OSHA 1910.269

The Operation and Maintenance of Electric Power Generation, Control, Transformation, Transmission and Distribution Lines and Equipment.

On April 1, 2014, OSHA announced the final rule revising the 1910.269 standards for electric power generation, transmission and distribution. This revised rule implements significant changes to utilities’ requirements for protecting workers from electric arcs and using flame resistant clothing, among other areas. Tyndale has compiled Arc Flash FAQs to address key questions on the ruling and how it impacts your company and your workers. Effective August 31, 2015, ruling requires companies to complete a hazard assessment by and comply with the requirements of the ruling, including the provision of PPE to employees appropriate to the risks of their work environments. Go to our blog for access to the ruling in both .pdf and word versions.

Several key provisions of the ruling are outlined below:

  • The employer shall ensure that each employee exposed to hazards from electric arcs wears protective clothing and other protective equipment with an arc rating greater than or equal to the heat energy estimate whenever that estimate exceeds 2.0 cal/cm2. “This protective equipment shall cover the employee’s entire body,” except for certain exemptions for hands, feet and head protection. This requirement replaced the previous, and now inoperative standard “…each employee who is exposed to the hazards of flames or electric arcs does not wear clothing that, when exposed to flames or electric arcs, could increase the extent of the injury that would be sustained by the employee.”
  • Pants and head protection must be provided to workers, in addition to PPE that protects the torso.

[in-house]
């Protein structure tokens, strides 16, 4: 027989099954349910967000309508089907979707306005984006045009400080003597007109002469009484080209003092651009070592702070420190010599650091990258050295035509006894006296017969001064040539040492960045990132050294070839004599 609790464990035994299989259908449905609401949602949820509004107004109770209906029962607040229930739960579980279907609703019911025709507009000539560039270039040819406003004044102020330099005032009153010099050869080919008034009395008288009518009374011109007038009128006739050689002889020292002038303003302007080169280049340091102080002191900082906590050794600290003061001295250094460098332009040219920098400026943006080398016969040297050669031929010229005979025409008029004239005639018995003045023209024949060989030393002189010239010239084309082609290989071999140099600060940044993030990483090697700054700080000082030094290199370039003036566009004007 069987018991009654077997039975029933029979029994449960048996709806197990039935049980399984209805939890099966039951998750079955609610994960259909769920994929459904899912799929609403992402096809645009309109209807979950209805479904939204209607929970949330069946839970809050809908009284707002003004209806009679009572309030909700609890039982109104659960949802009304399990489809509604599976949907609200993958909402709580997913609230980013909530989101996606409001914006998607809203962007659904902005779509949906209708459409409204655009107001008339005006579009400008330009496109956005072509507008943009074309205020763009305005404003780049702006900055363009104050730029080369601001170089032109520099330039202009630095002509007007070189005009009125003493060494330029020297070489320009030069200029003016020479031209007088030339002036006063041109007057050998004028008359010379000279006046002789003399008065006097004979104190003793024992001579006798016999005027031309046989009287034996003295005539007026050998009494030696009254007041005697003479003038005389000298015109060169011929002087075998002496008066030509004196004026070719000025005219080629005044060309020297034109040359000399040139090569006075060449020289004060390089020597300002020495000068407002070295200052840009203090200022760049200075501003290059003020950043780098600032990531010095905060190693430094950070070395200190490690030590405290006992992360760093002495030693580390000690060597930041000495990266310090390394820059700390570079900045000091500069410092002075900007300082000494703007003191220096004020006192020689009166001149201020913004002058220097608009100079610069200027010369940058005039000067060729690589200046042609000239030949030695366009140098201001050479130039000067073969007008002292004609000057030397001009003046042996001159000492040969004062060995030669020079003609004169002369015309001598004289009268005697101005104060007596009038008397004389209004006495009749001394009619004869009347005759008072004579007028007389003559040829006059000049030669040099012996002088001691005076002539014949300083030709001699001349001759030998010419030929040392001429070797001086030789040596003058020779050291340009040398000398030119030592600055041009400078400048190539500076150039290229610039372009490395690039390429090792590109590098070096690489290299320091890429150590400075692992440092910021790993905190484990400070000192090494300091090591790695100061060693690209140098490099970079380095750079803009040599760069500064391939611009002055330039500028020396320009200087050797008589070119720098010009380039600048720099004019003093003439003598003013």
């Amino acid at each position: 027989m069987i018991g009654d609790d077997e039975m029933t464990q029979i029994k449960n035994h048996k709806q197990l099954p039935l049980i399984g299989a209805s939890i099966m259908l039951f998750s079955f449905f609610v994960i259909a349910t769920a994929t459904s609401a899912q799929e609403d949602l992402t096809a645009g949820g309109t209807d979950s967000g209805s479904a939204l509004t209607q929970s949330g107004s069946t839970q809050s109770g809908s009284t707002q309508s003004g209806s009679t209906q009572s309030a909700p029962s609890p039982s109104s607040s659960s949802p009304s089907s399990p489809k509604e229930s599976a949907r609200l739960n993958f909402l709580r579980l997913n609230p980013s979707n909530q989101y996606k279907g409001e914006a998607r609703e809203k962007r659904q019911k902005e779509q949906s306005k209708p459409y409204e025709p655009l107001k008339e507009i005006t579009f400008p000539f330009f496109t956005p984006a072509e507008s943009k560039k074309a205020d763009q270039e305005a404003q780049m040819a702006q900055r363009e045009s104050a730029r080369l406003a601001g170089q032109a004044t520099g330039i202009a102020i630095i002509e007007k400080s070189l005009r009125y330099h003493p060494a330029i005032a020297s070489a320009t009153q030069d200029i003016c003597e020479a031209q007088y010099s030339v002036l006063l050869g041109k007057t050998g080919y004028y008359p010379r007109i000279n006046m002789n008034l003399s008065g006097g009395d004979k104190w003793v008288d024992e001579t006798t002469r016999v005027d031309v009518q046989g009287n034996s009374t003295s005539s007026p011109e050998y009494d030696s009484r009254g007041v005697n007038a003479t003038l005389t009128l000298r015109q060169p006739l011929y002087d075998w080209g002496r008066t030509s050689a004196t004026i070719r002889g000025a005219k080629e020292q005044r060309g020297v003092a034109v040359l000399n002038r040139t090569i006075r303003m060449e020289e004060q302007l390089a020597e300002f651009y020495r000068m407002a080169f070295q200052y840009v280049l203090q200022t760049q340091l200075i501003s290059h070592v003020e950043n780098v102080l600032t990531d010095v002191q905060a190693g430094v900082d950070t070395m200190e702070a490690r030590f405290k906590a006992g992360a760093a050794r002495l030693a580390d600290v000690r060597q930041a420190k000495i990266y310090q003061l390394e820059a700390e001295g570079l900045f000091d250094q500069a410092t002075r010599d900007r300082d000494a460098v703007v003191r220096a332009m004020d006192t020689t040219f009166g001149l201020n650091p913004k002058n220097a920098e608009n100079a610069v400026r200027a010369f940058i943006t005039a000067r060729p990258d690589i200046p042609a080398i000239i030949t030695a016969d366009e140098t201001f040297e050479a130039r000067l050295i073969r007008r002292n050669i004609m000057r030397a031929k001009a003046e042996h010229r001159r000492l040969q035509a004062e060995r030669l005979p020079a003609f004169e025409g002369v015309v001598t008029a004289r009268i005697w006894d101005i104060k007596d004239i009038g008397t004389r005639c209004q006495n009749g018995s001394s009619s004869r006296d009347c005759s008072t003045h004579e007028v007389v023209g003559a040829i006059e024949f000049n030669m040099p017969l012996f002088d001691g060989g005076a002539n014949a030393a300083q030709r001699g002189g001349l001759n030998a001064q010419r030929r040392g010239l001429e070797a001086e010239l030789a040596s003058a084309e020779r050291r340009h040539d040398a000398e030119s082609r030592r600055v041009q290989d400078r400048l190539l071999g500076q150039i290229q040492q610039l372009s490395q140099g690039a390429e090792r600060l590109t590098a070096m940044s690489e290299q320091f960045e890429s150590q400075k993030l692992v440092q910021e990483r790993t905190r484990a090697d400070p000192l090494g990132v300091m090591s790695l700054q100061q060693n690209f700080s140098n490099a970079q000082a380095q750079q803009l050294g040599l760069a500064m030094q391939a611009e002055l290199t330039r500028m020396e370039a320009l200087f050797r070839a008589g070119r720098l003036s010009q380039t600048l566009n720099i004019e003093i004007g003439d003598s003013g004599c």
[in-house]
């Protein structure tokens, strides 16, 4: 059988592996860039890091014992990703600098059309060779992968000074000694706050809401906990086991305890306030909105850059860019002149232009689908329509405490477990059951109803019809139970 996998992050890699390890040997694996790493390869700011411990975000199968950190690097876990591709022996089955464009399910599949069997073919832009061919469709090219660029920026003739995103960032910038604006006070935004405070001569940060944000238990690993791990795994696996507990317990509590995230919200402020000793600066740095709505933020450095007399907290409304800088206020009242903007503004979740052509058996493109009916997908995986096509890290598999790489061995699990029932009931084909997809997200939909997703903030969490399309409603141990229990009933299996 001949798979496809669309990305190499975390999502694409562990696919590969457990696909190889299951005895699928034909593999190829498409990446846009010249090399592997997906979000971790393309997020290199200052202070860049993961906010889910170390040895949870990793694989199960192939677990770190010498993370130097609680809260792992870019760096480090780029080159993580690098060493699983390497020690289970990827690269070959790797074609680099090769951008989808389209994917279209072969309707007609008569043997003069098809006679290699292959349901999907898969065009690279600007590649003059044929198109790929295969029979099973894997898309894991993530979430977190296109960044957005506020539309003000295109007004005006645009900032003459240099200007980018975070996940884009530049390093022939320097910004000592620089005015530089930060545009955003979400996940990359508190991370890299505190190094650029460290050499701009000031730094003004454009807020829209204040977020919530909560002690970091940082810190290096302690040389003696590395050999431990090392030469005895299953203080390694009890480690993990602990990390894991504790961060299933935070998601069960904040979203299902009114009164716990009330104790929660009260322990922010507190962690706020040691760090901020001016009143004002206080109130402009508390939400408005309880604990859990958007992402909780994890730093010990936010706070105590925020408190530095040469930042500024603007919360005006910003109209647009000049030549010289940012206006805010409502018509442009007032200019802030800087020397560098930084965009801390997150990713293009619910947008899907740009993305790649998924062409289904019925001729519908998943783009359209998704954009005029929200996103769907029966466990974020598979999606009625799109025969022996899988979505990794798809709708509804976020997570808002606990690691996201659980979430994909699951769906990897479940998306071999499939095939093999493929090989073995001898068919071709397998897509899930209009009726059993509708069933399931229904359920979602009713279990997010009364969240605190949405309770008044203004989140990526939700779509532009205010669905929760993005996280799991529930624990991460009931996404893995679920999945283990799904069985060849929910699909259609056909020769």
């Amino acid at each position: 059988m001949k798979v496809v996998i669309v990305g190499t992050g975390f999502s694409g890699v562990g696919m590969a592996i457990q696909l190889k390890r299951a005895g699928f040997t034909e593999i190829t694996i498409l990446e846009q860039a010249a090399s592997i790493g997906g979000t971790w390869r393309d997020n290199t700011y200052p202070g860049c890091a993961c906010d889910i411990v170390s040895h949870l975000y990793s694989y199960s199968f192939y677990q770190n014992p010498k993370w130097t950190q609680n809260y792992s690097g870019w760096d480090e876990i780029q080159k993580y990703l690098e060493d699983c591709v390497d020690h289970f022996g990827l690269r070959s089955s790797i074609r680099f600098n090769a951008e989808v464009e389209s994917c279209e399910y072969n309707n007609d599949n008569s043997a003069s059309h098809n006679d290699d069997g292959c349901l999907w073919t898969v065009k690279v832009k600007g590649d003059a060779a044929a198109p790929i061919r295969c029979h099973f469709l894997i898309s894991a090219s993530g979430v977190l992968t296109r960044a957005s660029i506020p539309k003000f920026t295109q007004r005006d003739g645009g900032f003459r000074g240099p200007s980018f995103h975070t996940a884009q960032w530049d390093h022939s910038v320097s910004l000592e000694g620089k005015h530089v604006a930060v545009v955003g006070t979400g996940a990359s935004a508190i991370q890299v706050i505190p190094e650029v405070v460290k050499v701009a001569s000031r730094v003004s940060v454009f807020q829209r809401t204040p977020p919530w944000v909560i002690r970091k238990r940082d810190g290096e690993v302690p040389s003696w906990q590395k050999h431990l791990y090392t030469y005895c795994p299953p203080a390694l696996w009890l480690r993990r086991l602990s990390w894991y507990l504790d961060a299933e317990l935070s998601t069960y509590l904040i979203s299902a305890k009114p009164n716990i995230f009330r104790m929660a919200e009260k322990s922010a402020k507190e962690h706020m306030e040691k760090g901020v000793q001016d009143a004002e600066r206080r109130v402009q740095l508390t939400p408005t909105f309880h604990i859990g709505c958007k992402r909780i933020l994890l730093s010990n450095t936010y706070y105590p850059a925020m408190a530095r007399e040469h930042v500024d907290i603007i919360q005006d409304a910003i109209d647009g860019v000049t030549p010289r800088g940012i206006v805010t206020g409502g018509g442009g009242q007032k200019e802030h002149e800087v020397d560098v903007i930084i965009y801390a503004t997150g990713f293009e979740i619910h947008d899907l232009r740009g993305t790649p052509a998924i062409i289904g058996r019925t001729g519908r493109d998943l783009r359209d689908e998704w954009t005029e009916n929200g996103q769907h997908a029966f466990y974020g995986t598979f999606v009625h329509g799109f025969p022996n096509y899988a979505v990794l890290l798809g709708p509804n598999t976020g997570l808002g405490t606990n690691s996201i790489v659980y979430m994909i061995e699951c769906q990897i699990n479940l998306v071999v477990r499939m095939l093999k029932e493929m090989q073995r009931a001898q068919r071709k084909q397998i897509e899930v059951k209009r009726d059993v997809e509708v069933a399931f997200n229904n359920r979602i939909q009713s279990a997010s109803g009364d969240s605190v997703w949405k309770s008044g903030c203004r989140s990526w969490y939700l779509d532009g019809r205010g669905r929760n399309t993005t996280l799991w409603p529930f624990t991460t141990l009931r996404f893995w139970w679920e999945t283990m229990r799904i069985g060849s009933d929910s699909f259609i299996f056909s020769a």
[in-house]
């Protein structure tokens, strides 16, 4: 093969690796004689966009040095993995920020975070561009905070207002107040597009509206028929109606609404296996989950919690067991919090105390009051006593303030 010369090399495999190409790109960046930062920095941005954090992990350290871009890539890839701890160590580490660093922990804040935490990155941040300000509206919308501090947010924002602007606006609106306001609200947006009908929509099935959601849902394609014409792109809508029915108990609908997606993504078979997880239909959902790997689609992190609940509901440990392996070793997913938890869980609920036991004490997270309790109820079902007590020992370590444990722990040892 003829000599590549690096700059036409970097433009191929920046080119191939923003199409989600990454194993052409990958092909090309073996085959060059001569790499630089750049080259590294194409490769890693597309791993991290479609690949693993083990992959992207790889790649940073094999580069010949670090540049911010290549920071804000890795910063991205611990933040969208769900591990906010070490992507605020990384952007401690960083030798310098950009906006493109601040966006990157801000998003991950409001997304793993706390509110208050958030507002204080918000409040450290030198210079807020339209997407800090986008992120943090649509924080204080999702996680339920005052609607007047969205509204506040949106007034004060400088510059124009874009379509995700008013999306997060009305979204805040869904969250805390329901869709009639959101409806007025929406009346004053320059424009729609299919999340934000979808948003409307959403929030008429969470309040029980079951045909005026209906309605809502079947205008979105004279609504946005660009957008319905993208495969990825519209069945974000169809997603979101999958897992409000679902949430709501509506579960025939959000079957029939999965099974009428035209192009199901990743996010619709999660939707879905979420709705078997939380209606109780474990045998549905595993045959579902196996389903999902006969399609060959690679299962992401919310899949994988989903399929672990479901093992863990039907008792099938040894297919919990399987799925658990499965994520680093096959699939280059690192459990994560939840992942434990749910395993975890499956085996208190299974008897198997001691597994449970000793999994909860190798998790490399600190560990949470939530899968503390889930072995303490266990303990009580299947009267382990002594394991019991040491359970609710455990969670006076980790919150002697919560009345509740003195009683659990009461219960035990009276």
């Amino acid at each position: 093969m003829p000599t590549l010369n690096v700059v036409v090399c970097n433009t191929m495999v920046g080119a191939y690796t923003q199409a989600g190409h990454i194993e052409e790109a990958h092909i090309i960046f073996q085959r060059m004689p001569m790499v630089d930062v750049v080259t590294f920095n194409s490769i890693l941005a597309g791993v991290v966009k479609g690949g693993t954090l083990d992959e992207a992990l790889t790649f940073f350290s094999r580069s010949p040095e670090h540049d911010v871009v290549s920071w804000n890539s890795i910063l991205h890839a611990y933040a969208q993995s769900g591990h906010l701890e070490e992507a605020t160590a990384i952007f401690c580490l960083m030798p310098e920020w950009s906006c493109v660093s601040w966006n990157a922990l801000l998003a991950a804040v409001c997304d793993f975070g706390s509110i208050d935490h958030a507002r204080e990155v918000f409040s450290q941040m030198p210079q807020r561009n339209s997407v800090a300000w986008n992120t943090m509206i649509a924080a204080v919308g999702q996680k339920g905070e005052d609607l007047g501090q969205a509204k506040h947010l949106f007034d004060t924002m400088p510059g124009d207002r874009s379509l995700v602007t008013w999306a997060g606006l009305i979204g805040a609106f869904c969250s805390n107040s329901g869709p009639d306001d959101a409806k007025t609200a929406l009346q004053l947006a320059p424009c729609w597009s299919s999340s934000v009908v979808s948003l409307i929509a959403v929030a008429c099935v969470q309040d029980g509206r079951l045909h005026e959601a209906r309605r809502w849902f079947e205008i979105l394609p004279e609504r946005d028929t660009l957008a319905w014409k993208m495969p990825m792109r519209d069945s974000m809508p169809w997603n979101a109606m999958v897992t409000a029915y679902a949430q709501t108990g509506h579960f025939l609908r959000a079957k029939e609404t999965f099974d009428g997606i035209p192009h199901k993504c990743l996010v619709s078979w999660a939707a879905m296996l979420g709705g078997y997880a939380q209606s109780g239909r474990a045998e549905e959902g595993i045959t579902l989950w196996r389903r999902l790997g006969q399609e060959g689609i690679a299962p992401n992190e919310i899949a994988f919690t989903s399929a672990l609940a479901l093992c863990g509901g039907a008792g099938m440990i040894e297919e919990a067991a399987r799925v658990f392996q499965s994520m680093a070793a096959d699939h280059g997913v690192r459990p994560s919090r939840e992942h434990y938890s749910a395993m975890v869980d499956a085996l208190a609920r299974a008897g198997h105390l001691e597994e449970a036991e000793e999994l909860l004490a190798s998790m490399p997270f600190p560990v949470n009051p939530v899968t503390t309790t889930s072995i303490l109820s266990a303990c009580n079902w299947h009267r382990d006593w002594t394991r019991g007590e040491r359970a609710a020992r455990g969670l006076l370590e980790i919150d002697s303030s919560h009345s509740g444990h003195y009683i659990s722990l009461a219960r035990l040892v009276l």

• FR clothing is now considered PPE. Previously, FR clothing was not explicitly considered PPE. In the ruling, OSHA makes clear that it is the employer’s responsibility to ensure proper care and maintenance of employees’ protective clothing. OSHA is equally clear the final rule does not require employers to launder protective clothing for employees, but no longer can employers simply tell their workers to “follow washing instructions,” and trust that they will do so. “If employers rely on home laundering of the clothing, they must train their employees in proper laundering procedures and techniques, and employers must inspect the clothing on a regular basis to ensure that it is not in need of repair or replacement (p. 187).” And, employers who choose to utilize an industrial laundry service or other vendor are not absolved from this responsibility to inspect PPE directly.
  • In addition to flame resistant apparel, there are requirements for head protection. Face shields with minimum arc rating of 8 cal/cm2 are required (dependent on type of exposure) and arc-rated hood or face shield with balaclava is required at higher exposures. Download the FAQs from TyndaleUSA.com for details. Hand and foot protection is also discussed in the ruling; details are available in our on specific requirements.